Xerox settles lawsuit over race discrimination for $12M

Xerox xrx and representatives of current and former black sales representatives have settled a class action lawsuit accusing the officer equipment manufacturer of race discrimination.

The settlement, which was announced Thursday, won preliminary approval from U.S. District Judge John Gleeson in Brooklyn, N.Y. It would require Xerox to pay $12 million to 1,100 former and current employees and includes legal fees, said Diane Bradley, a lawyer who represented the employees.

The $12 million was put aside in the second quarter of 2006, Xerox said.

The company also agreed to establish a task force of Xerox employees to ensure that black sales representatives are compensated in a non-discriminatory manner by assessing how sales territories are assigned and other issues.

Xerox denied it engaged in policies or practices of unlawful discrimination or retaliation or other unlawful conduct.

"However, Xerox believes it is in the best interest of its shareholders and employees to settle the lawsuit, bringing to an end the protracted and costly litigation," the company said in a statement.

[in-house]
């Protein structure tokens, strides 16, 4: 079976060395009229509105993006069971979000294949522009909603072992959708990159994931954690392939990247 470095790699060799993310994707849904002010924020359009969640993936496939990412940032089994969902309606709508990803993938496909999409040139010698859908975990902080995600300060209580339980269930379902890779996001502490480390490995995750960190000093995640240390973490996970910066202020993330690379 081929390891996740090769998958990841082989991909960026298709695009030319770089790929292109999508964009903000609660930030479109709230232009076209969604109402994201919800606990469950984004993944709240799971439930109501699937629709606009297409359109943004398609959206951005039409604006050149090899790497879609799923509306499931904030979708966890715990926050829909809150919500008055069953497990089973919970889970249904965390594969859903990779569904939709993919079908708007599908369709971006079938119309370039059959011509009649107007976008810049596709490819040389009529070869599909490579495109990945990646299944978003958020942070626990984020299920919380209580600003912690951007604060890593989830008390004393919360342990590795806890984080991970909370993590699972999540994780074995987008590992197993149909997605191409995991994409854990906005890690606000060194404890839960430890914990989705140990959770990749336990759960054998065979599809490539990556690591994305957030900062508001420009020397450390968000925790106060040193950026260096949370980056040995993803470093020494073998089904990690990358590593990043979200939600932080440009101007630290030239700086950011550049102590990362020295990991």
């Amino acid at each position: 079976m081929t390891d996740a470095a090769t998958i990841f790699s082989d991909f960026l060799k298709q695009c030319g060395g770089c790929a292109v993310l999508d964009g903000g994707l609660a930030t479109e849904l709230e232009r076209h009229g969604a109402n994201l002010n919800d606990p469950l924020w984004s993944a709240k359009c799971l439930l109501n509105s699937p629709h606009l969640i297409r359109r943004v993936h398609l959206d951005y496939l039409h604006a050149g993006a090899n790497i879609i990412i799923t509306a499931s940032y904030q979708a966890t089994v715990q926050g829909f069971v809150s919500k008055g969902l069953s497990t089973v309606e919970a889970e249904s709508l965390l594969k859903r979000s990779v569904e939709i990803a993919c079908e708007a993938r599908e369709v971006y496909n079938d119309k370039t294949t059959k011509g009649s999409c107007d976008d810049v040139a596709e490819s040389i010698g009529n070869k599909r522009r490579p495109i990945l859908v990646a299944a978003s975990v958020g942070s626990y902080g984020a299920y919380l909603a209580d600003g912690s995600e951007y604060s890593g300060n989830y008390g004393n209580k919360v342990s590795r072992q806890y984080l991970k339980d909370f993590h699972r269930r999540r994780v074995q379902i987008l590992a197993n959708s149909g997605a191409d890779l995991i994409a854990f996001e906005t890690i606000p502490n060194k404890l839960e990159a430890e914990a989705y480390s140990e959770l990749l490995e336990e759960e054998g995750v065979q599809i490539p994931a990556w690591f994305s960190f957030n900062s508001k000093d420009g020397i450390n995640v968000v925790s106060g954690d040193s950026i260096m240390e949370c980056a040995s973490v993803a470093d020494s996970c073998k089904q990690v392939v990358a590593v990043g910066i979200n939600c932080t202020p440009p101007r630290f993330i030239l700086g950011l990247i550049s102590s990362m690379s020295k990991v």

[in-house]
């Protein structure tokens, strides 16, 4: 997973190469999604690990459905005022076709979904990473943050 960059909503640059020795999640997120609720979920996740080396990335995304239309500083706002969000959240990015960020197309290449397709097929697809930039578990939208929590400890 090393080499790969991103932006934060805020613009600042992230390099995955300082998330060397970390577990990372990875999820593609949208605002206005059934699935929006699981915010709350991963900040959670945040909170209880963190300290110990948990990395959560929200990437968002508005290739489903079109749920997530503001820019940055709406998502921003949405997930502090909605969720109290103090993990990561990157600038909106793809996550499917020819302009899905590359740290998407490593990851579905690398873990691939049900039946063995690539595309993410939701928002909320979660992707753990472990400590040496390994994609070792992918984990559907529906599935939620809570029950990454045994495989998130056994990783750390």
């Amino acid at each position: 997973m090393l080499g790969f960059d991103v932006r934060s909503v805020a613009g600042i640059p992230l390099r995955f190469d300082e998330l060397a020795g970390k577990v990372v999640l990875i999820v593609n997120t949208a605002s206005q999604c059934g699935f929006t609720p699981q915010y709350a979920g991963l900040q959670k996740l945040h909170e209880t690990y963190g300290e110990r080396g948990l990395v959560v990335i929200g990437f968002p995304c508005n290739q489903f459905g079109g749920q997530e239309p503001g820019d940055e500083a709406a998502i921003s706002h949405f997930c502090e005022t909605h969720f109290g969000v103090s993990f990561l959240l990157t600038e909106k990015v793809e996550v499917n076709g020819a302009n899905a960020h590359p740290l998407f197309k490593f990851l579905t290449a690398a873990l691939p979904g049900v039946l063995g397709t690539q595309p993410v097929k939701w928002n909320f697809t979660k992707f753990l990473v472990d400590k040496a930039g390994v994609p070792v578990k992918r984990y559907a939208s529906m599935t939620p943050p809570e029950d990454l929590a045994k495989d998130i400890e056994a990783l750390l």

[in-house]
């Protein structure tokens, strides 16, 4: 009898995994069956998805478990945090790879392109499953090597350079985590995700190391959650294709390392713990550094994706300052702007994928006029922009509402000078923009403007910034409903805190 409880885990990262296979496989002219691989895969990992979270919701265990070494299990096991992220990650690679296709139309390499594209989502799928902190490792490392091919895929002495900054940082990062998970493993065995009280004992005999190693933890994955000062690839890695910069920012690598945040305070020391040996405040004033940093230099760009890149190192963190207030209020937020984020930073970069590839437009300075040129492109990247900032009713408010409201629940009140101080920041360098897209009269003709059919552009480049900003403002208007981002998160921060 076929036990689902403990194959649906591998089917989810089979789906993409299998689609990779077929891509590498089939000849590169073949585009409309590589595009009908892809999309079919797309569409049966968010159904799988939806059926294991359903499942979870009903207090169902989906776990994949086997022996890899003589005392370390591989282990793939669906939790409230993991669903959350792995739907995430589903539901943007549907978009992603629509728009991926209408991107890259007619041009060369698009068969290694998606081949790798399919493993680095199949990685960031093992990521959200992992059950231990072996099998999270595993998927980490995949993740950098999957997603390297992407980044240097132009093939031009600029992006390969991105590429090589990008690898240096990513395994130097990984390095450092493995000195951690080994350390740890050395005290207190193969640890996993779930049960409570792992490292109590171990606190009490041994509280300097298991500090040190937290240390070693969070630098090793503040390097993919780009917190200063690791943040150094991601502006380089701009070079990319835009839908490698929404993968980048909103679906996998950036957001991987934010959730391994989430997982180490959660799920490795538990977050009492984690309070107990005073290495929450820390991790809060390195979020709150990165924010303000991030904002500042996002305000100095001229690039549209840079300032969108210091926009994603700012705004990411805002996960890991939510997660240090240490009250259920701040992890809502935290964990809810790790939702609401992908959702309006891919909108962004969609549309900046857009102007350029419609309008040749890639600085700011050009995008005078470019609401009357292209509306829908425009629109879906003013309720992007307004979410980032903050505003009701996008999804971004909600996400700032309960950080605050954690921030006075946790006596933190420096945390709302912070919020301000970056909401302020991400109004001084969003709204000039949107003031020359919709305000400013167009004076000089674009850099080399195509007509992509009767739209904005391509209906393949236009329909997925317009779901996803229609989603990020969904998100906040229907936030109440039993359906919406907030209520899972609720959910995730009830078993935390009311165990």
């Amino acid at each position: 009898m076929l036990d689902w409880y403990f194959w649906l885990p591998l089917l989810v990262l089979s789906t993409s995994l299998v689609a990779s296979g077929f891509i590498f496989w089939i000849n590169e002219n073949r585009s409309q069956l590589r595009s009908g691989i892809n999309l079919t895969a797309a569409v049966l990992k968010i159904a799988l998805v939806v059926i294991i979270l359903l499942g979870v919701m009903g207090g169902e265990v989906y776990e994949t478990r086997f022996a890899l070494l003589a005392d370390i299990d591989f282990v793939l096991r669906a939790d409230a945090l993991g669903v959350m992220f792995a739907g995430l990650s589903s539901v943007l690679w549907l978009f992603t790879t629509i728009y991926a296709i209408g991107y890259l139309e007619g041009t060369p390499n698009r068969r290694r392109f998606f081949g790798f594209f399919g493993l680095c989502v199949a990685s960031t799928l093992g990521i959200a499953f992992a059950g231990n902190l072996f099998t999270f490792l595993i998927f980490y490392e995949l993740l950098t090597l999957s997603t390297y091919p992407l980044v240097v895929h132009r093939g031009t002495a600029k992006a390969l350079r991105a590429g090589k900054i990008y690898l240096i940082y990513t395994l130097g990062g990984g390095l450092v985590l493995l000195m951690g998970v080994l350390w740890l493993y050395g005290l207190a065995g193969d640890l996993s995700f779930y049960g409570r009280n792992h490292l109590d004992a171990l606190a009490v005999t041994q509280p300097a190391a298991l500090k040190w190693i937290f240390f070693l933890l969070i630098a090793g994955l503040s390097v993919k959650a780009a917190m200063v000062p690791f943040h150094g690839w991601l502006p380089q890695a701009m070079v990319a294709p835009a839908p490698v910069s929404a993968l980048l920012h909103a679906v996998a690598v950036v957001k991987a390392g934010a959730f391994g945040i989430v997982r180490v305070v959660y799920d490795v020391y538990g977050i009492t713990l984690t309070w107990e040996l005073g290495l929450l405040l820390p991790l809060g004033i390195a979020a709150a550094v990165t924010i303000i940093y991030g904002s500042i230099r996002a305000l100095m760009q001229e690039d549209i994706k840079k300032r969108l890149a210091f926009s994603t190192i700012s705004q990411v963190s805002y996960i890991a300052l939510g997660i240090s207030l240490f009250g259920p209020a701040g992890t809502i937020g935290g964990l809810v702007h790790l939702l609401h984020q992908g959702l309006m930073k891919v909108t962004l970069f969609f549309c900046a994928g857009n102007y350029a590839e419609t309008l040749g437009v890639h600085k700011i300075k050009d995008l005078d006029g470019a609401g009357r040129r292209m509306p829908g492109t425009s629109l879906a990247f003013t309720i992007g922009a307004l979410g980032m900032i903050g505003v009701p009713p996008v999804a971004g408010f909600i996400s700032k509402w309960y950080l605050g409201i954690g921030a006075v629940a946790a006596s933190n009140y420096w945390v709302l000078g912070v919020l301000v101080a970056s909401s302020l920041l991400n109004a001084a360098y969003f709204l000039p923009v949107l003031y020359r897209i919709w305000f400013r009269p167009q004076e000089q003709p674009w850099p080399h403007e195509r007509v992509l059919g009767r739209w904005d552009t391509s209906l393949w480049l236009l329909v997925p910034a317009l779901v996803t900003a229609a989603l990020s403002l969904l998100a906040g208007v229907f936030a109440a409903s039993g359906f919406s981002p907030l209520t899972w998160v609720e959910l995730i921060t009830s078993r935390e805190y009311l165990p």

Anne Mulcahy, Xerox's chief executive, said in an internal memo obtained by The Associated Press that she was pained to settle the lawsuit and that Xerox's record on diversity "is a source of corporate pride and competitive advantage."

A spokesman said Xerox would not discuss the matter further.

Bradley said a confidentiality agreement bars discussion of the preliminary settlement.

The lawsuit, filed in 2001 in federal court in Brooklyn, was brought on behalf of black sales representatives from New York, California, Georgia and Texas. Gleeson approved class action status in March 2004.

The workers said they were assigned to less profitable territories than white co-workers or were assigned to territories based on their race. They also contend they were passed over for more lucrative territories, promotions, and were denied commissions they had earned.

The lawsuit cited Frank Warren, a plaintiff in the suit, who was assigned a territory in the New York borough of the Bronx that required a car. When he notified Xerox that the territory would be a hardship because he did not have a car, he allegedly was told by a vice president-general manager that he was assigned to the Bronx because "blacks and the Bronx go hand in hand."

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